Build your own Heliostat in India (wip…)

This started as a project in winter to get sunlight into the house, however, it proved a far more challenging task for my non-existent mechanical engineering and fabrications skills. It was therefore well into summer before the project was in a shape wherein it could be documented with some reasonable confidence.

Am writing this blog especially keeping like minded enthusiasts in India in mind, where it is quite difficult (if not impossible) for DIY enthusiasts to get their hands on parts, especially mechanical parts needed for a project like this. I will therefore give a detailed write-up of the struggle and eventual resolution (juggad) which went into making this project a reality.

Let me start by breaking the project into individual sections and then deal with each independently.

  1. Theory
    • Sun movement -  altitude and azimuth
    • Heliostats – how they work
    • Heliostat mounts
  2. Mechanical components
    • Mirror assembly
    • Vertical mount
    • Horizontal mount
  3. Electro-mechanical components
    • Vertical linear actuator
    • Horizontal linear actuator
    • Vertical / Horizontal limit sensor
  4. Electronics
    • Circuit
    • Fabrication
  5. Control program
    • Relevant Trigonometry
    • Final formulas
    • Arduino Code
  6. Assembly
  7. Verification and correction


Before we get into details of the project / construction itself, i will list down the material, tools, equipment and skills needed to execute this project. As you will see this is neither trivial not cheap especially if you don’t already have a lot of equipment already with you. So please review this in details before you really get into this project

BIll of Material 

Required For
Source / Where to buy
Glass Mirror
Angle Iron
Local Steel dealers for home construction work
Iron Tube (square)
Welding Rod
Local hardware or welding equipment shop
Pillow Bearings
Local hardware shop or better still find a shops dealing in


Local sanitary / plumbing shop
Nuts and bolts
T Joint
Local sanitary / plumbing shop
Heavy Metal Hinges
Hex Nuts
Turning rod
Stepper Motor
5V, ..
Adrunido MCU
Uno or ..
Power Adaptor
5V 3Amp
Aluminium Pipe
Coupling for
PCB Connector
To stepper
Micro switch
Plastic enclosure
Plastic enc
Silicone sealant
RTC clock for Arduino
Motor Coupling
Grip Nuts


  1. Mechanical components

    1. Mirror assembly
    2. Vertical mount
    3. Horizontal mount


Aim – Rotate a 1mX1m mirror around both the horizontal and vertical axis

List of material


Source / Where to buy
Glass Mirror
Angle Iron
Local Steel dealers for home construction work
Welding Rod
Local hardware or welding equipment shop
Pillow Bearings
Local hardware shop or better still find a shops dealing in


Local sanitary / plumbing shop
Nuts and bolts
T Joint
Local sanitary / plumbing shop


List of tools


Why is it needed
Where to buy
C Clamp
Mulitple size
Corner Clamp
Adjustable Spanner
Welding Helmet
Protect your eyes from the welding
Welding Gloves
Ear Muffs
Pwer Drills
Drill Bits – Stell
Drill Bits – Masonry
Levelling Device



List of special equipment (not in normal home workshops)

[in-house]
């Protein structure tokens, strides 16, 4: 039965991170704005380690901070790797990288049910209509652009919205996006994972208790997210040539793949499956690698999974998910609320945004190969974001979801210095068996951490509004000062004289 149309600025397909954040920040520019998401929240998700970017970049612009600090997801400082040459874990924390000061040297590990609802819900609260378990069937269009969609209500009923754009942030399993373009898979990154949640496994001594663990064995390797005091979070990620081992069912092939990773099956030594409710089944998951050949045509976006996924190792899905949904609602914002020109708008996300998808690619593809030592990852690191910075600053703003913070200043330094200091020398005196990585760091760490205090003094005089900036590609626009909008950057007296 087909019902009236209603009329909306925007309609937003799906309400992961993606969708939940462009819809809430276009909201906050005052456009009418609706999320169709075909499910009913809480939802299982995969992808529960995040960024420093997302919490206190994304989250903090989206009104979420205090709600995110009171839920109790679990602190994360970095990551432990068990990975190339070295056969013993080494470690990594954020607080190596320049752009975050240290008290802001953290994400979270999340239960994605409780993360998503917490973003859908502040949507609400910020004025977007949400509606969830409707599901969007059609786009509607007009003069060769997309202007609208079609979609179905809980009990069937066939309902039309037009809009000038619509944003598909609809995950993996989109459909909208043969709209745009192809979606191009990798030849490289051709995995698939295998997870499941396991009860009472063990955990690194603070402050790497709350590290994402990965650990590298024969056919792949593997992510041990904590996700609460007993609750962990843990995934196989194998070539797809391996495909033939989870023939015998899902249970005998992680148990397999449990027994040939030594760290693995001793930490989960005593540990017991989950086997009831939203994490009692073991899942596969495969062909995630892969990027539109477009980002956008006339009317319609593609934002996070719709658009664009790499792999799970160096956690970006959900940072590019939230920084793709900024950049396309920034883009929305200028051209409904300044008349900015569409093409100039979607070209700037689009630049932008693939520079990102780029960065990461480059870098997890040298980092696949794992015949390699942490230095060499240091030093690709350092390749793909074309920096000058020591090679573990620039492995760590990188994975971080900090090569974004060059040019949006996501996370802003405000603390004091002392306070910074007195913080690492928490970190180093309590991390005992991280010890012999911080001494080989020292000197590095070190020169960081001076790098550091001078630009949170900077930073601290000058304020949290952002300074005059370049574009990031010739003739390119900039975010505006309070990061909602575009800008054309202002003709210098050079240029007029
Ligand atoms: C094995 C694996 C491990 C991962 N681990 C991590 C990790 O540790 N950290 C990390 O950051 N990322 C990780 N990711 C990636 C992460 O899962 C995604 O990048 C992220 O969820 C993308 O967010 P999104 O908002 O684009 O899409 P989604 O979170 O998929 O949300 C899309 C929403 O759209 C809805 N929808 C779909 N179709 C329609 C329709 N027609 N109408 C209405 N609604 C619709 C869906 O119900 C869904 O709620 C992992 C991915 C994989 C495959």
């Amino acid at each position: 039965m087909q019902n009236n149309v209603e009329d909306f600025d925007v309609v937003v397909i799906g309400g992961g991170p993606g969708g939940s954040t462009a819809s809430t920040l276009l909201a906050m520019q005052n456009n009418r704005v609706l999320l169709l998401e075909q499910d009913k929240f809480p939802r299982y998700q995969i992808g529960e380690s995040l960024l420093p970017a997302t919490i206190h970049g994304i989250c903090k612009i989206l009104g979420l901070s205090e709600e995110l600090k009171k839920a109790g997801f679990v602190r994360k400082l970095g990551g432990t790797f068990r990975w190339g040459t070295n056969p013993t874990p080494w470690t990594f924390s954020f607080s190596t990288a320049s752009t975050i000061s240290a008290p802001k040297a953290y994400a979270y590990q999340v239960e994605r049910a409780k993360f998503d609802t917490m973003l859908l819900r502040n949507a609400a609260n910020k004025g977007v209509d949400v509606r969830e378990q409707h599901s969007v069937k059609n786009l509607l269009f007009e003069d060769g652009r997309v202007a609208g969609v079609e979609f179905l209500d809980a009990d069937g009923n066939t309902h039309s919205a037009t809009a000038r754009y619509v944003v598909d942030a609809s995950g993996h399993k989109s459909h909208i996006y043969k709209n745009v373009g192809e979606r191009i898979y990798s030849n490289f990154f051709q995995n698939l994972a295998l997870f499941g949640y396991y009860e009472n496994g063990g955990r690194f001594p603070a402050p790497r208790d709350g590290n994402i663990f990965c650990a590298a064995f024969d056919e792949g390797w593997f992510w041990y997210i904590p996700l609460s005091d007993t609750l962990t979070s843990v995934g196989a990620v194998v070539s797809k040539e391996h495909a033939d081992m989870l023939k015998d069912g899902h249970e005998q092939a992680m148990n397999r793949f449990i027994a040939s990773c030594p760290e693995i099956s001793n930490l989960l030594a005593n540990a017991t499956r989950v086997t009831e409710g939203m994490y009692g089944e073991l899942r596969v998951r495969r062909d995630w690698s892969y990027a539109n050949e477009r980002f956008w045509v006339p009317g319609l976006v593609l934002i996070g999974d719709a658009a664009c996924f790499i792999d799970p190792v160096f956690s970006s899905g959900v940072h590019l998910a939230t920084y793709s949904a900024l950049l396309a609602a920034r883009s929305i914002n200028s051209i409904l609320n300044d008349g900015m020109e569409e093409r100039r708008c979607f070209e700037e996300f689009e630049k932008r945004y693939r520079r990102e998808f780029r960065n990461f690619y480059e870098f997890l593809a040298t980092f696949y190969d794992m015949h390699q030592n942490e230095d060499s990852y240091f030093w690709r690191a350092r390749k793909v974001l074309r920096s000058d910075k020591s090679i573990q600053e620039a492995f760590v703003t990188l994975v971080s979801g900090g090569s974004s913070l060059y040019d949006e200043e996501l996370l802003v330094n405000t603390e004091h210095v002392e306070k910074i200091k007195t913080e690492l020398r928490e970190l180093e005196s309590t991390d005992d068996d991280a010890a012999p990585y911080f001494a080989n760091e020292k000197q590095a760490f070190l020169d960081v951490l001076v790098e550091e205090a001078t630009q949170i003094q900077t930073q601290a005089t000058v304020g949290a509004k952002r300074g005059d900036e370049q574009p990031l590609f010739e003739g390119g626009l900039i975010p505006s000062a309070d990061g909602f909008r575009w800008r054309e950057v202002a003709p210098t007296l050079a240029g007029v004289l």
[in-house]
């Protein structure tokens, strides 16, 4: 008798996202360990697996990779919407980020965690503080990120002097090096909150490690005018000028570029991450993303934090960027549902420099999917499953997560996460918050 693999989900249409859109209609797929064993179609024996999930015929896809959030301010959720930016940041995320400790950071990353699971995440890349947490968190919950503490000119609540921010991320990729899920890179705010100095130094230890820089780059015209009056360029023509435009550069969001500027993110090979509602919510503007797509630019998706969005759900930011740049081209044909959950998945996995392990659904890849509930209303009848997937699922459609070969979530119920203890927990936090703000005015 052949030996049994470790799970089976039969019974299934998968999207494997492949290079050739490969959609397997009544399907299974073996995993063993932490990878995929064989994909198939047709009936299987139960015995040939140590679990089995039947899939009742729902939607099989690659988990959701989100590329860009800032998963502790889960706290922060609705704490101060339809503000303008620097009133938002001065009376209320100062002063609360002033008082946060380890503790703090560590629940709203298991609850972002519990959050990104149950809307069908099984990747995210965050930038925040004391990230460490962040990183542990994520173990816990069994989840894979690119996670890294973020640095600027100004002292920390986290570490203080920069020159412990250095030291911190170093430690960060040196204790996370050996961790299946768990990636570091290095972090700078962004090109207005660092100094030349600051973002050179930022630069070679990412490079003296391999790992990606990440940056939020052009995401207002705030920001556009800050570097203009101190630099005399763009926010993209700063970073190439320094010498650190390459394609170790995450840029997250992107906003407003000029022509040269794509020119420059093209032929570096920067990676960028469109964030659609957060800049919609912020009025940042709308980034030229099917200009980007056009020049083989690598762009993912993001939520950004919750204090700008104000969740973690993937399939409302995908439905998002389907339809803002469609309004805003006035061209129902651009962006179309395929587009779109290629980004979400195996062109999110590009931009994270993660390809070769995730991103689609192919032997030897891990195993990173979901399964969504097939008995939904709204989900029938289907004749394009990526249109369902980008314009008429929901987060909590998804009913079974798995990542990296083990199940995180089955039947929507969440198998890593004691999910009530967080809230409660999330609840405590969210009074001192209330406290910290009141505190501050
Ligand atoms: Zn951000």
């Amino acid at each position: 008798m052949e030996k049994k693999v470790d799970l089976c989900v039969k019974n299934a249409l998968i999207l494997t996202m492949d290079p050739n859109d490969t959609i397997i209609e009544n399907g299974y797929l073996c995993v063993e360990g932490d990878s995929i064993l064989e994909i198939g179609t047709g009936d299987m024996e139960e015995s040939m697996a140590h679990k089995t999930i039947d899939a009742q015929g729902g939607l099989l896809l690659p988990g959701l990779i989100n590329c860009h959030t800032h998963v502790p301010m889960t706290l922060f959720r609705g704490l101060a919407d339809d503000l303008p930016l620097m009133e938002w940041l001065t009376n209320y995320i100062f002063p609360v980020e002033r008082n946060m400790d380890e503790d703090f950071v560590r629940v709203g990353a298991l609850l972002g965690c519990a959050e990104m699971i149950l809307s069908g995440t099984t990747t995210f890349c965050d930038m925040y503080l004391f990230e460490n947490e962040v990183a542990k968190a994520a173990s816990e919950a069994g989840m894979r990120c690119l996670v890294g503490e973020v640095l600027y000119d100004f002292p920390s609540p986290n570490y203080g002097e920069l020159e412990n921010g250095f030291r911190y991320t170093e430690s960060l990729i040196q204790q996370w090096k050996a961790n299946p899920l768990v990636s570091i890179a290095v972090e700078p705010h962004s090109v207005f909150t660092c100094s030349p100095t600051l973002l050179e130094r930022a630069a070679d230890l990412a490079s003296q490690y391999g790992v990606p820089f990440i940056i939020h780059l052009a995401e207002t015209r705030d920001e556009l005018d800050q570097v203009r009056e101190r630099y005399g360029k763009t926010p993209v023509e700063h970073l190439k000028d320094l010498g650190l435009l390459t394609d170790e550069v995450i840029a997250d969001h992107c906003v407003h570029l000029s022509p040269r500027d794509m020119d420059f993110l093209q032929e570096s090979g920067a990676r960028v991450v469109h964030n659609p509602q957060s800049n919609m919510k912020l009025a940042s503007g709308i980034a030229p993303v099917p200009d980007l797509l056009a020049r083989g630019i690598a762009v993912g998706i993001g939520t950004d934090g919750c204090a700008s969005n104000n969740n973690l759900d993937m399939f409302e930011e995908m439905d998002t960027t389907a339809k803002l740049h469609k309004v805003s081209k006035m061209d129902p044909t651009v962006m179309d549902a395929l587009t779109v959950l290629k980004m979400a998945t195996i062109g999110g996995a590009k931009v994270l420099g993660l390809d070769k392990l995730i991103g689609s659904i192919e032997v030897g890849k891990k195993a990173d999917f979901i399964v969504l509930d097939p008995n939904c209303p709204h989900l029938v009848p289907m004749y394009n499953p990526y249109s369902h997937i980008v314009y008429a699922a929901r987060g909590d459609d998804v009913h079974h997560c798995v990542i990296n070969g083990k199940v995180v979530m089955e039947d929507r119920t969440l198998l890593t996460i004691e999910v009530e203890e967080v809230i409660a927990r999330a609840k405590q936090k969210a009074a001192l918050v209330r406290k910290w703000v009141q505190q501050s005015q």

1. Chop Saw – you could use a Angle grinder with a cutting wheel, but believe me getting a chop saw makes the whole thing so much simpler
  2. Angle Grinder. Initially i tried to get a mitre saw, but those were just too expensive.
  3. Welding Machine – DC type is much better
  4. Jig saw
  5. Welding Table
  6. Vertical Drill
  7. Compass


And off course your desktop / laptop with arduino or .. installed..

 To be continued ….

remote data logging with Arduino – Bringing it all together

Remote data logging with Arduino – Bringing it all together…

Now that we have all the pieces, to tie them all togethers we need to configure our Mango M2M server to accept the data from the base unit and do some additional computations on top of those to drive more meaningful information vs just data.

You may want to familiarise yourself with key mango m2m concepts here.

The way i have setup my M2M box is to log raw data point from the arduino, and then to each of those apply the necessary calculations to arrive at the needed information. To do this i have setup two data sources

HTTP receiver

Contains all data points which are updated by the java application thats acts like the bridge between the base arduino and the mango m2m instance. To set this up :-

1. Add a HTTP Receiver Data source


Continue reading

Construction and programming of remote Arduino transreceiver for remote data logging and control

I will divide this post  on remote Arduino transreceiver into following sections :-

  1. Construction of Unit
  2. Logging of data from this unit to the Mango M2M server via the base unit.
  3. Controlling remote devices via algorithms which run on the Mango M2M server.

First, construction of the remote Arduino transreceiver Unit

  1. Construction wise it is fairly similar to the earlier one, only difference being the provision to attach various analog and digital sensors
  2. Programming wise, again similar to the earlier on with following key differences :-
  • Additional code to read sensor value
  • Additional code to transmit sensor reading to the base unit.

Remote Arduino with nRF24L01+ transreceiverRemote Mega Arduino with nRF24L01+ transreceiver

Construction and programming of base unit (arduino transreceiver), connecting to the M2M box

Now that your Mango M2M box is setup, the next step is to construct an arduino transreceiver and connect it to this box.

Hardware needed:-

1. Any Arduino or clone

2. nRF24L01+ wireless transceivers

3. USB cable to connect the Arduino to the Mango M2M server

4. All the usual electronic DIY construction -  connecting wire, multipurpose PCBs, cutter, soldering iron etc etc…